The Green Technology Policy also outlines five strategic thrusts towards implementing green technologies in the country (for details, go to

In the transition to a low-carbon economy, the key issue for our policymakers is how to strike a balance between economic efficiency and environmental protection as the driver for economic growth and environmental sustainability. This needs to take into consideration the importance of promoting the notion of the environment and eco-efficiency as a business opportunity, rather than a cost item.

The following are examples of the initiatives undertaken by the ministry to address the challenges of climate change and reduce our carbon footprint:

Energy efficiency

The Malaysian Industrial Energy Efficiency Improvement Programme represents one of the main efforts undertaken to improve energy efficiency in the industrial sector. Since 2001, fiscal incentives had been introduced by the Government to promote efficient use of energy such as pioneer status, investment tax allowance, duty import exemption and sales tax exemption.

The ministry was now in the midst of finalising the Energy Efficiency Master Plan with clear goals and targets in the industrial, building and residential sectors, so as to coordinate and implement energy efficiency and conservation programmes in a systematic and holistic manner.

Renewable energy

The Government approved the Renewable Energy Policy and Action Plan in April 2010. This policy is aimed at promoting long-term sustainability by reducing our dependence on fossil fuels for electricity generation and at the same time stimulate a new growth industry for the country.

To encourage renewable energy generation in the country, the Government will be implementing the Feed-in Tariff Mechanism which allows electricity produced from such sources like biomass, biogas, mini-hydro and solar to be sold to power utilities at a fixed premium price and for a specific duration.

Green buildings

The Green Building Index (GBI) is a rating tool to grade environment-friendly buildings and the Government is providing fiscal incentives to buildings which are GBI-certified.

Owners of GBI-certified buildings are entitled to income tax exemptions, equivalent to the additional capital expenditure, to green their building. Buyers of green buildings from developers will also be exempted from stamp duty equivalent to the additional cost incurred to green their building.

Sustainable transport

To facilitate the use of electric vehicles (EV) in the country, the Government is in the process of preparing the EV Infrastructure Roadmap, which includes a fleet test programme for electric vehicles. The implementation of this fleet test will be the benchmark in developing a strategic plan and framework as well as identification of entities that will benefit the electric vehicle industry, in areas of services and new business opportunities.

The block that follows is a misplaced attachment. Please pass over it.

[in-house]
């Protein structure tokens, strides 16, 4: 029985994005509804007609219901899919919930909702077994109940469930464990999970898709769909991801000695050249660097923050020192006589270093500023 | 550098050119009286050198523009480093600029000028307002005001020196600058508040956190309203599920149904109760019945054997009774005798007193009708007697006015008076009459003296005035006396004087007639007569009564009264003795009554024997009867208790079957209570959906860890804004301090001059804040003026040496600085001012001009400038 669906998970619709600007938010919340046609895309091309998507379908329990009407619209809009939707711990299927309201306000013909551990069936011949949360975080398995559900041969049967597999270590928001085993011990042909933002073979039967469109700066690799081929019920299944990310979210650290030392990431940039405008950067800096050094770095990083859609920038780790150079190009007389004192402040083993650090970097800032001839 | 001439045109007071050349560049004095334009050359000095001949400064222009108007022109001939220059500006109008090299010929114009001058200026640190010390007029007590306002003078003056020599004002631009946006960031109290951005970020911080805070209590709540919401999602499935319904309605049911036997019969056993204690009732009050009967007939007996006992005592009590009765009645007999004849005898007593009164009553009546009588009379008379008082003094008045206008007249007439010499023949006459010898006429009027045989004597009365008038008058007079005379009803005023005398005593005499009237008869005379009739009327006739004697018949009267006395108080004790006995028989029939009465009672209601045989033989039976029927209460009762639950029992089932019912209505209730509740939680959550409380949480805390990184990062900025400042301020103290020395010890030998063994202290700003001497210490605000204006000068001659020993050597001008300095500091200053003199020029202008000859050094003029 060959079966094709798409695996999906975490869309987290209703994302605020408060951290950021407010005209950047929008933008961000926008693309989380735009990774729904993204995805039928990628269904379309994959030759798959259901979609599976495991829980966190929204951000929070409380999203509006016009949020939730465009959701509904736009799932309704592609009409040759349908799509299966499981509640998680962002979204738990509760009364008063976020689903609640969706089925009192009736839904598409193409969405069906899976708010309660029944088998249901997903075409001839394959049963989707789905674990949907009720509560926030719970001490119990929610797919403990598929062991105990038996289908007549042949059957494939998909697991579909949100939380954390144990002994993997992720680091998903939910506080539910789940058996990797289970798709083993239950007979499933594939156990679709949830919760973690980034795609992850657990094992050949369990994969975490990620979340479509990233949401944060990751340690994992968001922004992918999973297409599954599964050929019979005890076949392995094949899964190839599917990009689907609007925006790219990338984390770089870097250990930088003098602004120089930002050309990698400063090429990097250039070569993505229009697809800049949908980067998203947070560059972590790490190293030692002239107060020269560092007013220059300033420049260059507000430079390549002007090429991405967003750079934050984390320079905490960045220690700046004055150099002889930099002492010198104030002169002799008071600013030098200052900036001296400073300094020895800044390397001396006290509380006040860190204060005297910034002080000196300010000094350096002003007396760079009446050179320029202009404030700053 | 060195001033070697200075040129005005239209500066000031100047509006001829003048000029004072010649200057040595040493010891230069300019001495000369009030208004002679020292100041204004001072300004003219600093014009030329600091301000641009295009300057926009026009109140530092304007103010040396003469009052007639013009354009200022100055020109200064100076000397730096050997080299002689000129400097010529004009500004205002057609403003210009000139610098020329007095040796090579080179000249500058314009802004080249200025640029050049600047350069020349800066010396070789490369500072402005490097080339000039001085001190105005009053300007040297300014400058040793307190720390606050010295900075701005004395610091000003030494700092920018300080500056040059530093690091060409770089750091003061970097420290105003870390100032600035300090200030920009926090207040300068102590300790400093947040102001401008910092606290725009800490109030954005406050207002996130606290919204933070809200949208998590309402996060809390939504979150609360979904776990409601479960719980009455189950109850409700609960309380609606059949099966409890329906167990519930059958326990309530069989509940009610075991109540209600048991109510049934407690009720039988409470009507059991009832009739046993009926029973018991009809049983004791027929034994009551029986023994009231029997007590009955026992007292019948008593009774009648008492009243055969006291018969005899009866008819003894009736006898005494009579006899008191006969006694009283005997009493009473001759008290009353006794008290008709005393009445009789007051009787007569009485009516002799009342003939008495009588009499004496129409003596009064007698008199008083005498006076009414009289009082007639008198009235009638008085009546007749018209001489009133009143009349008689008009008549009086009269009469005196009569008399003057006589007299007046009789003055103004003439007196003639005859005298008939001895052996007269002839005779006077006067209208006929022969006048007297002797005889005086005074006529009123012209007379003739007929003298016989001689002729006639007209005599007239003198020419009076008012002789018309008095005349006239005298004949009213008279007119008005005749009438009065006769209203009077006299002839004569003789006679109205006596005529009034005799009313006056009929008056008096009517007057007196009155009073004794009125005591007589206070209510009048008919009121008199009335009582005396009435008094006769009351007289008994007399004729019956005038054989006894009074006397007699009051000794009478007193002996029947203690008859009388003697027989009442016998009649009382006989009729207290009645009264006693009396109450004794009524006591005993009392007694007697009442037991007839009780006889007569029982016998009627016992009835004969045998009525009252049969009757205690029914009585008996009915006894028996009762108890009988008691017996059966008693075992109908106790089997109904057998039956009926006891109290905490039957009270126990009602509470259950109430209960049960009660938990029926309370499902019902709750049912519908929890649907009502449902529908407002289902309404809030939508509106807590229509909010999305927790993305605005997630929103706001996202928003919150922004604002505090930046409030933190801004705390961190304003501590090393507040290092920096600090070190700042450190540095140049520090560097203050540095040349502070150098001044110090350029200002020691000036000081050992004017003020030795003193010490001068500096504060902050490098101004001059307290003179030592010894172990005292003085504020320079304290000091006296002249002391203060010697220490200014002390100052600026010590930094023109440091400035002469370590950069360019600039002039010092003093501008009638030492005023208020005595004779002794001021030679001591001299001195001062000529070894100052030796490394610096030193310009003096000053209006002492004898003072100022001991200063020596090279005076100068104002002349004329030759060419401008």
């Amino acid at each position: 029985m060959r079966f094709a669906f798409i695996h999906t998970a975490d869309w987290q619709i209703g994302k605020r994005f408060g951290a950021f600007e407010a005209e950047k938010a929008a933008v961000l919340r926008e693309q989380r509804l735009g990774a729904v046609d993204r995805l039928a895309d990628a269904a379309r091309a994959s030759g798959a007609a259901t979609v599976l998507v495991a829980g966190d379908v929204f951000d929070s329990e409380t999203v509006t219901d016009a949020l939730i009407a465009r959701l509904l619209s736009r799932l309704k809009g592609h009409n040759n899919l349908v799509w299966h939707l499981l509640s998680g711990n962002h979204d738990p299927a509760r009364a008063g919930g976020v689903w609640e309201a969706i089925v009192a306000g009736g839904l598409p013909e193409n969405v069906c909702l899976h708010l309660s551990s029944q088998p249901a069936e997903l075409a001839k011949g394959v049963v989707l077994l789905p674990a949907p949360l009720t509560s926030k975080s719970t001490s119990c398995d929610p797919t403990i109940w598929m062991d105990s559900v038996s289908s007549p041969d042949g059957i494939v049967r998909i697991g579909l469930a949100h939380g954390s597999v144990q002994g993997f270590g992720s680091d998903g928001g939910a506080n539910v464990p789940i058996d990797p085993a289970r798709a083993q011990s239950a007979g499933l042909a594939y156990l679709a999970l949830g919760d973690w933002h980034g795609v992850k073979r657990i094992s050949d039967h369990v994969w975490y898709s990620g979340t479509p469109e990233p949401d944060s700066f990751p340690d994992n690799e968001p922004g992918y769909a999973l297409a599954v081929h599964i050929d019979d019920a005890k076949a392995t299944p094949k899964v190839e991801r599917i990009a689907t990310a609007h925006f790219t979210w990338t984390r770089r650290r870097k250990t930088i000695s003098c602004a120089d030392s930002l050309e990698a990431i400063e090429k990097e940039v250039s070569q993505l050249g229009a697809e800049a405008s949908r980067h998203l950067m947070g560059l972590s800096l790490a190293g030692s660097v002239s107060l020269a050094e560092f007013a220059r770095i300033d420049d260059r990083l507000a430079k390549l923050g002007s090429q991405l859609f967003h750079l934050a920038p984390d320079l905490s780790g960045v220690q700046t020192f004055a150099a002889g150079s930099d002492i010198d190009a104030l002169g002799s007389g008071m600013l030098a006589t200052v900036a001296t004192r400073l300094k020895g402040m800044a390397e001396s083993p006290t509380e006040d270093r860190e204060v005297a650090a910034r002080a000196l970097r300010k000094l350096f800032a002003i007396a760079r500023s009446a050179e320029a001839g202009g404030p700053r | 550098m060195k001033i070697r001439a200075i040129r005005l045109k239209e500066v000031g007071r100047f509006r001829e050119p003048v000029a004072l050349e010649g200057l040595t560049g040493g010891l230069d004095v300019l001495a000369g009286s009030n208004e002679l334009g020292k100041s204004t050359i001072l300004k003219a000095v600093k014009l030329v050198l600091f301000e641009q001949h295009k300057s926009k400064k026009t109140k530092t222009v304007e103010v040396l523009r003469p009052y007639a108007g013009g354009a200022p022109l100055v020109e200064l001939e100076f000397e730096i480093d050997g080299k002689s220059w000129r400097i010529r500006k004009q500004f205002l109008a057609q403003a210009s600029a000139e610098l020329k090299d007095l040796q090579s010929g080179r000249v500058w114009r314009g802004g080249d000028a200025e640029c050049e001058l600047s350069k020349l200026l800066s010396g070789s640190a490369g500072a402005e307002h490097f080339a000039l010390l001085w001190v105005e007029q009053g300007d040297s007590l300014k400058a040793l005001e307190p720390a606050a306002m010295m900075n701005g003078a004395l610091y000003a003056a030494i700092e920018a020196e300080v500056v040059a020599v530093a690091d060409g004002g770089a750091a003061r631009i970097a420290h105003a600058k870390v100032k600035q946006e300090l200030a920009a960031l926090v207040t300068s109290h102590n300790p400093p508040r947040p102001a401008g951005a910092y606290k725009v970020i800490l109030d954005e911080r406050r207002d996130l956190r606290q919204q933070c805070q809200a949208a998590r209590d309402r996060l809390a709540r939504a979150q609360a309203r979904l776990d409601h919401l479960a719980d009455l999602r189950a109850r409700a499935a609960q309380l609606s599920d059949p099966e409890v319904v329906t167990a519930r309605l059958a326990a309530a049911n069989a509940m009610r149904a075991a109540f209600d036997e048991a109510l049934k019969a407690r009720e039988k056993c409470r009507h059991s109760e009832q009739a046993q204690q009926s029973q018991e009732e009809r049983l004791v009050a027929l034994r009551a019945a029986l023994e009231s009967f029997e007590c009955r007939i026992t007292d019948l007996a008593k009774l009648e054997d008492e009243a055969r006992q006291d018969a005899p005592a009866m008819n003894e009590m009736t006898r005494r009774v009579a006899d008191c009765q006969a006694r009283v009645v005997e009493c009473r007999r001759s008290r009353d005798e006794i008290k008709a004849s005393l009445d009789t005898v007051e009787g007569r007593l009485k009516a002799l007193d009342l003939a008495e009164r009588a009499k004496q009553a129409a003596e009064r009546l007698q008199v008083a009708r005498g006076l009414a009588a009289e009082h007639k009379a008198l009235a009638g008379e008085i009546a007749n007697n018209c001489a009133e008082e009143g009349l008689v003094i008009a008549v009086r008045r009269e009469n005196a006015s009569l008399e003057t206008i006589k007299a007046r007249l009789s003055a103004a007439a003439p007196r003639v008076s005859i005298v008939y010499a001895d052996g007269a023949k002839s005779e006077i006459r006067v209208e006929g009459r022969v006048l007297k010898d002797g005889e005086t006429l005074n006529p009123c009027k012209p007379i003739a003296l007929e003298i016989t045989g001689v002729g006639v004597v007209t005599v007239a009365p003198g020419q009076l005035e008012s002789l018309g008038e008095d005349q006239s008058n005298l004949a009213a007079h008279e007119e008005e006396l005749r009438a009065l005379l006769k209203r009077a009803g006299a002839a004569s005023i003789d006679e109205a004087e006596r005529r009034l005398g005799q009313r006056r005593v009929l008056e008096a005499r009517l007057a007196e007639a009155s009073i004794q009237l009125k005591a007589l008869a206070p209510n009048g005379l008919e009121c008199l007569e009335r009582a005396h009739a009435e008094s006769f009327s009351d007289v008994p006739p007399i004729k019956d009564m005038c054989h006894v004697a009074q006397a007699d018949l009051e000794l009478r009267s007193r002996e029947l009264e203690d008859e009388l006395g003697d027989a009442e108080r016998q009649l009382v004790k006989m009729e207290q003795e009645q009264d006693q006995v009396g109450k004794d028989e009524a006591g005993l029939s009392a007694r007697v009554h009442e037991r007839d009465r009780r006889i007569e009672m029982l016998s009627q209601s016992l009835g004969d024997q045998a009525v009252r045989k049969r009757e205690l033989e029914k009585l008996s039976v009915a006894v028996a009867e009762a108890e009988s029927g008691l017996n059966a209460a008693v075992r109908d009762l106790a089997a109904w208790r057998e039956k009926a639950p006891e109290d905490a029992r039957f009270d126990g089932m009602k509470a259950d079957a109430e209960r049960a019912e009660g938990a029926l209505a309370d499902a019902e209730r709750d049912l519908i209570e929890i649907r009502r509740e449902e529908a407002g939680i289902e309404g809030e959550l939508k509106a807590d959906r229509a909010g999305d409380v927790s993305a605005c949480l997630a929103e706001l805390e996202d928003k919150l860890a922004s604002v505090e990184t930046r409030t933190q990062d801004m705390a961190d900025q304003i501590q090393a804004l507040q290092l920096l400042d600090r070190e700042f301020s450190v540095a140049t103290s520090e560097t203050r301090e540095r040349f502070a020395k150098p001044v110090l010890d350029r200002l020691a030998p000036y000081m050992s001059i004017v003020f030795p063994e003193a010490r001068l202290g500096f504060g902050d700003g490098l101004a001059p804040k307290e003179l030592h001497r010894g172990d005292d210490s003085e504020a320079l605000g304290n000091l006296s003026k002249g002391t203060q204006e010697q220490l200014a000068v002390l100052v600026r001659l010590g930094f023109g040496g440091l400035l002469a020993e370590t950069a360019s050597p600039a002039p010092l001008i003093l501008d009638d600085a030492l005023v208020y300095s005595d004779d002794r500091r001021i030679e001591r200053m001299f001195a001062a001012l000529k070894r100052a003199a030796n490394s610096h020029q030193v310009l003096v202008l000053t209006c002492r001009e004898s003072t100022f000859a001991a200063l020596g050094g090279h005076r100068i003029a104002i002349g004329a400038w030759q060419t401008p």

Green Technology Roadmap

Under the Green Technology Roadmap, a baseline study is currently being conducted to ascertain the overall green technology applications in six sectors, namely, energy, transport, building, water and waste management, manufacturing industries and ICT applications.

Green Technology Financing Scheme

A RM1.5bil soft loan scheme called the Green Technology Financing Scheme (GTFS) was launched by the Government early this year to encourage the participation of companies and entrepreneurs in green technology. The Government bears 2% of the interest rate charged and provides a guarantee of 60% on the financing amount, with the remaining 40% being taken by banking institutions.

Green townships in Putrajaya and Cyberjaya

The ministry, together with the Malaysian Green Technology Corporation (MGTC), is developing a green township framework, a green township rating system based on the Common Carbon Metric (CCM) and carbon

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Malaysia: A Coal Plant in Paradise

Posted on November 27, 2010. Filed under: Pollution |

There are worse places to be than in the eco-paradise of Sabah, a state on the northeast tip of Malaysian Borneo. To one side is the Coral Triangle, home to the world’s richest ocean diversity; to the other is the Heart of Borneo, a 22-million-hectare rain forest. In the middle is a vast swath of 1,100 palm plantations. Every year hundreds of thousands of tourists visit Sabah to explore its marvels of biodiversity, hiking elephant paths, spotting shy orangutans and scuba diving with hammerhead sharks.

It’s hard to imagine a worse place for a brand new 300 MW coal-fired power plant than here. But it will be a real challenge for Sabah to get by otherwise. And there, in a Southern Pacific garden spot, are all the world’s eco-tensions writ small. (See pictures of transforming a coal refinery in South Africa.)